Parenting Teenagers Under the Gaydar
I've been with my partner, Sara, for 30 years. Admittedly, I have a few relatives (including my mother) who don't want to talk about the fact that we're gay, and we don't force them to. But they love and respect us and they treat our son just like every other kid in our family.
Sara and I are the only gay parents at our son's school and I bet half the families there don't even know it. How often do you see both parents at an event, anyway? I'm the one who's usually around since Sara is often busy with her job. When we both show up at an event, our son calls us both by our first names, so most people don't realize we're a couple. And if they do, they don't seem to care.
To be honest, I'm relieved. Raising a son is tough enough already. He's mixed-race, he's bilingual, he's very cute and he's got big plans for college and beyond. I'm already scared to death about sex and STDs and drugs and learning to drive and getting into college and paying for college. Not making a fuss about the fact that we're gay is just one less issue for us (and him) to worry about.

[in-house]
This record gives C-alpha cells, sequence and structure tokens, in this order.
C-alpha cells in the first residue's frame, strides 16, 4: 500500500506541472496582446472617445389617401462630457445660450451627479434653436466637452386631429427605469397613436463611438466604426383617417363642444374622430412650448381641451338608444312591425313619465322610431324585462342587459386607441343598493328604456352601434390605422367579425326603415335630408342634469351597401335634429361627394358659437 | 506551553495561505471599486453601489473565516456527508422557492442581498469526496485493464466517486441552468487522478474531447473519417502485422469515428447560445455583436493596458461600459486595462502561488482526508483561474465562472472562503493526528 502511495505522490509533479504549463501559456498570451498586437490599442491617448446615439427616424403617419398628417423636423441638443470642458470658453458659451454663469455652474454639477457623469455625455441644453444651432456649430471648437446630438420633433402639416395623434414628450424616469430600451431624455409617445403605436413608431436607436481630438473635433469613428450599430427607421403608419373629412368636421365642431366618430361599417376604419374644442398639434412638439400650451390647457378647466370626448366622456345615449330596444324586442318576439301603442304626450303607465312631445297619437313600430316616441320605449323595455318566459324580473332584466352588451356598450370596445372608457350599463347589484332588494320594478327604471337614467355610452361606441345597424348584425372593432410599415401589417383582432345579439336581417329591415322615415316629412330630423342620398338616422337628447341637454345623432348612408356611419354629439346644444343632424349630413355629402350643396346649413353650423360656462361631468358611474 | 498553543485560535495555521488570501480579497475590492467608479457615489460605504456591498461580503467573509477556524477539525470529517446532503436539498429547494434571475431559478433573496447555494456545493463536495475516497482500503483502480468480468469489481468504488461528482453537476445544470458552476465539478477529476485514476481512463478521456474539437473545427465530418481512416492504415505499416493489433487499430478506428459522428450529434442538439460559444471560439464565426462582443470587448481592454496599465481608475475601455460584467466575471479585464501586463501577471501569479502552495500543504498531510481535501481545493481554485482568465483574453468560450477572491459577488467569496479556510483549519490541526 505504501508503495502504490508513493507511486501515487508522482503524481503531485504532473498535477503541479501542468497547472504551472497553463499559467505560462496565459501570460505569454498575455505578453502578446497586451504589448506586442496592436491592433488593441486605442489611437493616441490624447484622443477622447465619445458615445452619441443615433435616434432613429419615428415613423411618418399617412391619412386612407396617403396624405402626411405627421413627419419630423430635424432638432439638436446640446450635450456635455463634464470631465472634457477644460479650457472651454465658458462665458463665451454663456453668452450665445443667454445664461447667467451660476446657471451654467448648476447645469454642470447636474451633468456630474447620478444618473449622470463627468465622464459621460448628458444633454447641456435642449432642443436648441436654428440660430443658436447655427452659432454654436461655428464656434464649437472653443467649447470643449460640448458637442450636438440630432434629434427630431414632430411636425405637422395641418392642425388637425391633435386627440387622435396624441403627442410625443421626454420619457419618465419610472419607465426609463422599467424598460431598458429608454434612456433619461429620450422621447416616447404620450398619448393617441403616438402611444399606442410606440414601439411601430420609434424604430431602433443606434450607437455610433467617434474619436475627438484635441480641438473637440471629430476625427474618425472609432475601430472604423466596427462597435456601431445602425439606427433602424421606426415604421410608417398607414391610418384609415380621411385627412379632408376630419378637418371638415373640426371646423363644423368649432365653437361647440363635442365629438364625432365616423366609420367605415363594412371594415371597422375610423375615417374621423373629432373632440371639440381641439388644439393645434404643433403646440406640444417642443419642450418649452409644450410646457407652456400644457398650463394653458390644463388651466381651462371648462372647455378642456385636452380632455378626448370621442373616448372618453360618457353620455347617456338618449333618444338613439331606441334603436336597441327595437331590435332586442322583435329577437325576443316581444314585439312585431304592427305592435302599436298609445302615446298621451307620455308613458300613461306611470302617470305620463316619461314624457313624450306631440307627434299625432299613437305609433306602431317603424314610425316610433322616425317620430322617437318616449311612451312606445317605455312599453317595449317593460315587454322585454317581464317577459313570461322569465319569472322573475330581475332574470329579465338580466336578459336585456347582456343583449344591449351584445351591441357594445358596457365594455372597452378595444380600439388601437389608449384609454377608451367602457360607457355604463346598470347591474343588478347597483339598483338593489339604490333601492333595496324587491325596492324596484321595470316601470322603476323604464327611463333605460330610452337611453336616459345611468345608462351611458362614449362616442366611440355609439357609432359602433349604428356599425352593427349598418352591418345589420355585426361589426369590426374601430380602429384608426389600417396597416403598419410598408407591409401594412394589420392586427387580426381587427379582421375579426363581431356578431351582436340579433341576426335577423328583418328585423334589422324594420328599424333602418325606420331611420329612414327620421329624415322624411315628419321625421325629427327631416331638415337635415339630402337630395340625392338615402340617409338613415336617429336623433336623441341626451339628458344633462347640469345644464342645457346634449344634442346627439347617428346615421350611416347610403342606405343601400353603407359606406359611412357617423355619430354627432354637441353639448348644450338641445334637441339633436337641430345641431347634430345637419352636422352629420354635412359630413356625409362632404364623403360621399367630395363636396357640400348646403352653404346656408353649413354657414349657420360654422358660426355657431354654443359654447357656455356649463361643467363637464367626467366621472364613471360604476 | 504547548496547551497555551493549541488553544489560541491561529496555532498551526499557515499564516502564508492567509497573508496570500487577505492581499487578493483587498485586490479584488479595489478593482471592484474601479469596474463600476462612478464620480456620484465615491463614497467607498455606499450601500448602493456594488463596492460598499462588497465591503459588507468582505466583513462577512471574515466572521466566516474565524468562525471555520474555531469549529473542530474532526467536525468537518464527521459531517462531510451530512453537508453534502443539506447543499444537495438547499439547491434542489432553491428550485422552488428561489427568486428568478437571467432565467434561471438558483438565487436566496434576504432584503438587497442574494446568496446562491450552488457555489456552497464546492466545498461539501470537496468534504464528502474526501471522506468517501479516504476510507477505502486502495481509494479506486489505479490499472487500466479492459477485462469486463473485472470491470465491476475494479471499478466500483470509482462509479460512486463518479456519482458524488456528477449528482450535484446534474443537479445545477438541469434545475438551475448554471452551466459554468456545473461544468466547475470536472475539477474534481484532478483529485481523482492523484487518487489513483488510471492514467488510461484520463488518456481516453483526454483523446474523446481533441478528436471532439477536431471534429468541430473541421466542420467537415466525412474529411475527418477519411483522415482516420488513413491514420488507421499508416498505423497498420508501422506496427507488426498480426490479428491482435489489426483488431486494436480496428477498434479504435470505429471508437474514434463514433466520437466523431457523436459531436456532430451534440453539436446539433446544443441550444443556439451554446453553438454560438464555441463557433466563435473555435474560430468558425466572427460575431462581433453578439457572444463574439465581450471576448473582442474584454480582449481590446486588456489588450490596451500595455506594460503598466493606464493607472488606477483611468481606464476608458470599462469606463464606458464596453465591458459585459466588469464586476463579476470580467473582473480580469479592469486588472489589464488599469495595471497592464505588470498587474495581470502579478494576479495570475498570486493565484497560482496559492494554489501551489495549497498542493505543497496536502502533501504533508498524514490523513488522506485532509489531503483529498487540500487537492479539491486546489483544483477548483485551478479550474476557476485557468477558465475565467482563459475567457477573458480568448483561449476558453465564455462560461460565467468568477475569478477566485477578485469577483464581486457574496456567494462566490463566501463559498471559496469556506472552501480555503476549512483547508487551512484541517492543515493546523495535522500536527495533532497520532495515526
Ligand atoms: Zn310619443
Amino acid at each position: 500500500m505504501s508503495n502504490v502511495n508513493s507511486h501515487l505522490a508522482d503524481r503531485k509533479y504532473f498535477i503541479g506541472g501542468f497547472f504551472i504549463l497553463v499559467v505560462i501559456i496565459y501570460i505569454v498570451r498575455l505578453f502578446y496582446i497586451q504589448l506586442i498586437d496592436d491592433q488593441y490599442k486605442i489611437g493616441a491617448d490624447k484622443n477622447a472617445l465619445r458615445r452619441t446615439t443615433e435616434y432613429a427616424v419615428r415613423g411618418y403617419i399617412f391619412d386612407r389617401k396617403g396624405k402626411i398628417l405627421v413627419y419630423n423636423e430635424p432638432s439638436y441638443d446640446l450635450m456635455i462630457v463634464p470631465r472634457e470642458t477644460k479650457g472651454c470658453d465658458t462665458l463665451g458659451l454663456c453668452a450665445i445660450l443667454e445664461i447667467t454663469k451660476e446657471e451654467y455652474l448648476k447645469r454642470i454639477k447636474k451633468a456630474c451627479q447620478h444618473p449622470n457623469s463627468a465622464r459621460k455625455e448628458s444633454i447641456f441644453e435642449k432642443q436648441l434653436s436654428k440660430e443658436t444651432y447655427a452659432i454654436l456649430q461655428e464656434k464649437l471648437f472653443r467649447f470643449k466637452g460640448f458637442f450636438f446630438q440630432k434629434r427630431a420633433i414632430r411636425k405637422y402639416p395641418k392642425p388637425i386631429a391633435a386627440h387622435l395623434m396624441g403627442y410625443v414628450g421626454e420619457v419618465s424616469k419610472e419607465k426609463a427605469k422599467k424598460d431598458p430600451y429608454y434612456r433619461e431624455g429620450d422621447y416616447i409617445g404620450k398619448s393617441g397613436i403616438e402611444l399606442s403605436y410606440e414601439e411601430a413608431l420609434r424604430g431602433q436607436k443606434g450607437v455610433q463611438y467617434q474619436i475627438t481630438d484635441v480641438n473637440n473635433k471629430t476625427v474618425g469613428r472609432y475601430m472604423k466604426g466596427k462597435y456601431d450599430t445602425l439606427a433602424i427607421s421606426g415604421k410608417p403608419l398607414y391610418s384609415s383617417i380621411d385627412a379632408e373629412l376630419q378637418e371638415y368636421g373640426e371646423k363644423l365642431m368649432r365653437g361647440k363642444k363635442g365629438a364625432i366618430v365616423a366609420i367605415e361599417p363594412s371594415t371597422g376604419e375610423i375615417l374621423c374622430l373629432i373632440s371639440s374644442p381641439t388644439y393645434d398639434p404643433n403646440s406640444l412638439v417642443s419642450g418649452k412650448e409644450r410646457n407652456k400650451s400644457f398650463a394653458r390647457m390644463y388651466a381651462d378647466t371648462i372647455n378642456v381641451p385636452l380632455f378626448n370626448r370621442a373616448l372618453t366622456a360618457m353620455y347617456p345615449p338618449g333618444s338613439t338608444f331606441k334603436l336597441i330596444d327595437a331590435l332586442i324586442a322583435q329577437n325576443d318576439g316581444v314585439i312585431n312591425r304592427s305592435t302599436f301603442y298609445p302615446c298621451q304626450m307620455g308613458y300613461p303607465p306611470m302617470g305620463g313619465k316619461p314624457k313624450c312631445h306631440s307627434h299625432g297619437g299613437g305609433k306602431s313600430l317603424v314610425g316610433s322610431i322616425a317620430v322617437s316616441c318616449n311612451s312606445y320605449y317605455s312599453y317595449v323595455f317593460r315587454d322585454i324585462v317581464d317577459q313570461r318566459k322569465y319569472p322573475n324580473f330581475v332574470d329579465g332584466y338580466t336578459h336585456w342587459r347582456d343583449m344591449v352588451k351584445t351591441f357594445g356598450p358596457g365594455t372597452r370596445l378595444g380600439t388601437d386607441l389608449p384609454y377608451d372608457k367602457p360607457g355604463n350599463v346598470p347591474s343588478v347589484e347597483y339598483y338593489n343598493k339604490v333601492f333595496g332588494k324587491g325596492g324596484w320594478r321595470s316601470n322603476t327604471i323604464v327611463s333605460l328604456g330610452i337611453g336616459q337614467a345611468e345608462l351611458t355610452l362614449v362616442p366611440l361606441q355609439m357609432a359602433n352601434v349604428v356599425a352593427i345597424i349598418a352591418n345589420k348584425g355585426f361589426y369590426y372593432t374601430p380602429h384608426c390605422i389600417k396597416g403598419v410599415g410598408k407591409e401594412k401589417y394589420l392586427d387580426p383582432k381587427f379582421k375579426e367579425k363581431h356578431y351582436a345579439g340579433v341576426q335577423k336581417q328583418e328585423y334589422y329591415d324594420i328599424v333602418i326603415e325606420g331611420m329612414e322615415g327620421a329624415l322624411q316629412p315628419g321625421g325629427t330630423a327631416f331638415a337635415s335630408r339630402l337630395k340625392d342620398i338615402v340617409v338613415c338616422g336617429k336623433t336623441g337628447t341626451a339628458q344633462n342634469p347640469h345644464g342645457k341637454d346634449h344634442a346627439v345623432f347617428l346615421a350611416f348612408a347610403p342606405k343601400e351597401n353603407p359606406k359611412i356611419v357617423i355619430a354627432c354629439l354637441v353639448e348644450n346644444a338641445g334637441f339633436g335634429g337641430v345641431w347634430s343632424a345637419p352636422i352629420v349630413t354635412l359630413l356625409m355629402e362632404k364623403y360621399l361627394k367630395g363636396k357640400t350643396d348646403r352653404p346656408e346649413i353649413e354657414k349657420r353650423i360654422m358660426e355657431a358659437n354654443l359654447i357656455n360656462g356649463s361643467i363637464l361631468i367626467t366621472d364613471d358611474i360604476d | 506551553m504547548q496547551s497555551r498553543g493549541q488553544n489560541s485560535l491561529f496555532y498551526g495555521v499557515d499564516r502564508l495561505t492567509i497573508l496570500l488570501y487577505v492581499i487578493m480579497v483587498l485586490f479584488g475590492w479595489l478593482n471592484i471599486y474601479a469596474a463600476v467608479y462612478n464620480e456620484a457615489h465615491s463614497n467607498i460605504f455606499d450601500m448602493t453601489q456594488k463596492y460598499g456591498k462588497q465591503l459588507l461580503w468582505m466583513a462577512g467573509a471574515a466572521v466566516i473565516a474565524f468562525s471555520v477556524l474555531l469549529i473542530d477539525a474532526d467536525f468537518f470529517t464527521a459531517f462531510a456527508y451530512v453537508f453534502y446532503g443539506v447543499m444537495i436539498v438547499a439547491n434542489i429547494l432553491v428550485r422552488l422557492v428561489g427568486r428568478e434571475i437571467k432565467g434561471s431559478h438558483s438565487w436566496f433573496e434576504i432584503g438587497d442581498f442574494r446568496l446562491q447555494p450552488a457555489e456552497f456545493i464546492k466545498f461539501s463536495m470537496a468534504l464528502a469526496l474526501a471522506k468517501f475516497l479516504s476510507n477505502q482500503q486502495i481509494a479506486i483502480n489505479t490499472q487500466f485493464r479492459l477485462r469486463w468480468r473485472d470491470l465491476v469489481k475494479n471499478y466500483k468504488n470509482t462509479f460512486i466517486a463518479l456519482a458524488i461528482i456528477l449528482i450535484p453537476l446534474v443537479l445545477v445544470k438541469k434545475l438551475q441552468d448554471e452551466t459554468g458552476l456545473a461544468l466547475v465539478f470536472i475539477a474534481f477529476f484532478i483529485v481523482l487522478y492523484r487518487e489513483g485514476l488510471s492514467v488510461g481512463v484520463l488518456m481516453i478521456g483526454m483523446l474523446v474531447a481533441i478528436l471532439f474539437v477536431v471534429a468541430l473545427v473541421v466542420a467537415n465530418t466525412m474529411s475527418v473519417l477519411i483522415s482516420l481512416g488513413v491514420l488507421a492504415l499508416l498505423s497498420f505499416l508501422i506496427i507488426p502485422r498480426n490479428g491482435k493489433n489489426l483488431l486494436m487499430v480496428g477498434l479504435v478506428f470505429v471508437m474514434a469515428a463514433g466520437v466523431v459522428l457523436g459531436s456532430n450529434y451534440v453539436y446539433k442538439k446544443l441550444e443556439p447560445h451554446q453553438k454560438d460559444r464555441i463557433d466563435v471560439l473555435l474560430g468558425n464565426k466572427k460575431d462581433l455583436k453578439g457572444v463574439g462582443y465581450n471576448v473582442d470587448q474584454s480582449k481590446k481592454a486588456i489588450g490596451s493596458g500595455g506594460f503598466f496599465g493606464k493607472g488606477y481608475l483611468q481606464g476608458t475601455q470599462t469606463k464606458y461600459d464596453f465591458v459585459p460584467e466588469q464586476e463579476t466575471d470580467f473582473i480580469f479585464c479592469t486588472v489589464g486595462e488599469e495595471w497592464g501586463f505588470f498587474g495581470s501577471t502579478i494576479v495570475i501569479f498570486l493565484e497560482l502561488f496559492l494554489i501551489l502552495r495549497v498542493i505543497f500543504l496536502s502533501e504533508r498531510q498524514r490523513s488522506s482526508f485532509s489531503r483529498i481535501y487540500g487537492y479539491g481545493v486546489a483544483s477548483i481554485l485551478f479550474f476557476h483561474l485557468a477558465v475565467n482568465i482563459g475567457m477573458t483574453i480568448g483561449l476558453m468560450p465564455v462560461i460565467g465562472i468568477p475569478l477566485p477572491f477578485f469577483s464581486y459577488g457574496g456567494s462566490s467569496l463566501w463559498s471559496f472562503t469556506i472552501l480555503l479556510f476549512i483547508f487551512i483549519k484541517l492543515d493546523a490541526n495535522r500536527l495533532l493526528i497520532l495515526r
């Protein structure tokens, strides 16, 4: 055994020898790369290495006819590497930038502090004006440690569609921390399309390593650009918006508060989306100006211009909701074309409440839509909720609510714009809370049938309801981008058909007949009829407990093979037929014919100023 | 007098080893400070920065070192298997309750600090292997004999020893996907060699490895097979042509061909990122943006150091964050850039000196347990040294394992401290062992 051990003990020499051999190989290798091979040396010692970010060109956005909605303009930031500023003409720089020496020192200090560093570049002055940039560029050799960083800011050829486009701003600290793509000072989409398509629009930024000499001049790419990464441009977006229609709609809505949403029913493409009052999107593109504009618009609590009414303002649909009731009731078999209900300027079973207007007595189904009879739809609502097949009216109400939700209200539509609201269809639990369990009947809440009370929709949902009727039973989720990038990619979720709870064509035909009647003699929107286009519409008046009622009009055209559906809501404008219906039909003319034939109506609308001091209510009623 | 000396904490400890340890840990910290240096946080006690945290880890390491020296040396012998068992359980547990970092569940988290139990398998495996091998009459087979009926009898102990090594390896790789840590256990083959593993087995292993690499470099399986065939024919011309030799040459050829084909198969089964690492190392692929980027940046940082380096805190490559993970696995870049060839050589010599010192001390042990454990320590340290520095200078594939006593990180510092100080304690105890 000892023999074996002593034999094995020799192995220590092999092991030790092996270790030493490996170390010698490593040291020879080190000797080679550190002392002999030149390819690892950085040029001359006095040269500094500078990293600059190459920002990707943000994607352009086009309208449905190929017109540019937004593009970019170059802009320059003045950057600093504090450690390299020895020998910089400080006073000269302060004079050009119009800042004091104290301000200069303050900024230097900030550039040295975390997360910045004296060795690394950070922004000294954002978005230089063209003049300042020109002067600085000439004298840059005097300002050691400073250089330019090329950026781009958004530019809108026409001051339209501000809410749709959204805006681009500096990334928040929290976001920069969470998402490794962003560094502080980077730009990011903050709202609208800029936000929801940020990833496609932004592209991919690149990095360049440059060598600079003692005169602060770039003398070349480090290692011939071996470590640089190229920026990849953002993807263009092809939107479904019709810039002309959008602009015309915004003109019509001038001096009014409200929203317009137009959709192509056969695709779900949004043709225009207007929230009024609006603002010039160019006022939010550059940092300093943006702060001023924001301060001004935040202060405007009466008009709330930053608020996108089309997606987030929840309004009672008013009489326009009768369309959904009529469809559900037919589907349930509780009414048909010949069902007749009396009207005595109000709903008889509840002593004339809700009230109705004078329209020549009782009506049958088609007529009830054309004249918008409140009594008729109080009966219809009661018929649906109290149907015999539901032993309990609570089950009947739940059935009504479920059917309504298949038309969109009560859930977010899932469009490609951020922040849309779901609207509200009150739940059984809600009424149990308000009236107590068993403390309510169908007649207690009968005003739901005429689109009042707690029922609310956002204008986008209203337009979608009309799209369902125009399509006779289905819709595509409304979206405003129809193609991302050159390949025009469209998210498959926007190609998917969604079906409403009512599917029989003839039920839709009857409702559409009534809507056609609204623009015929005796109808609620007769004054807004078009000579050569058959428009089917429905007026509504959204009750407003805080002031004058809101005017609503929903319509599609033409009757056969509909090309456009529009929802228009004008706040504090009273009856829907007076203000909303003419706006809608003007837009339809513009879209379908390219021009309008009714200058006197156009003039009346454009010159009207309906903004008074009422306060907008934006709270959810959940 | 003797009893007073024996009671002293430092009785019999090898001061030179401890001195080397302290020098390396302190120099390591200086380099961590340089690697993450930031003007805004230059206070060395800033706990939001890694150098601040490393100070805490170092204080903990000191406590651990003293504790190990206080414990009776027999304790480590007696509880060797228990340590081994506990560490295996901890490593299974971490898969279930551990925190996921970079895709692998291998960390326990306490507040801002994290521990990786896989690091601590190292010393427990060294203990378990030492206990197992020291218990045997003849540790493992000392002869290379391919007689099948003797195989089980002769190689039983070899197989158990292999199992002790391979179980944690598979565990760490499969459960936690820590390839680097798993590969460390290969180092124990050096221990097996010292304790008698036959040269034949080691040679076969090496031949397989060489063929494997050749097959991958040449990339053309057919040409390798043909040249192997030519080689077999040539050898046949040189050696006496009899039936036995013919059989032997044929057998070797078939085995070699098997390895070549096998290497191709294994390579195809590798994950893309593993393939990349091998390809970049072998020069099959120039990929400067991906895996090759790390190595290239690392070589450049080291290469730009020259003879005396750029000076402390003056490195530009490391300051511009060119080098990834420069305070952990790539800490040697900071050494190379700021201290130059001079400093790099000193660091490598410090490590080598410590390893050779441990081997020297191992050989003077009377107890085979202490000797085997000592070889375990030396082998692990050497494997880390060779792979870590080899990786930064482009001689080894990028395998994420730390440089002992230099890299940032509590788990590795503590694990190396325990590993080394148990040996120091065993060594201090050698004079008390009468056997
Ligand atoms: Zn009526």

But I feel a little guilty about that. I used to be pretty active in the gay pride movement, but I'm not anymore. I don't keep my sexuality a secret, but I don't highlight it, either. I keep telling myself that it's OK. I'm working underground. I'm still changing hearts and minds; I'm just changing them one at a time. But the truth is I don't want my sexuality to be how everybody knows me. Because even though I like being different, I like being part of the parenting crowd, too, and I don't know if I would be as accepted if I made a big deal about being gay.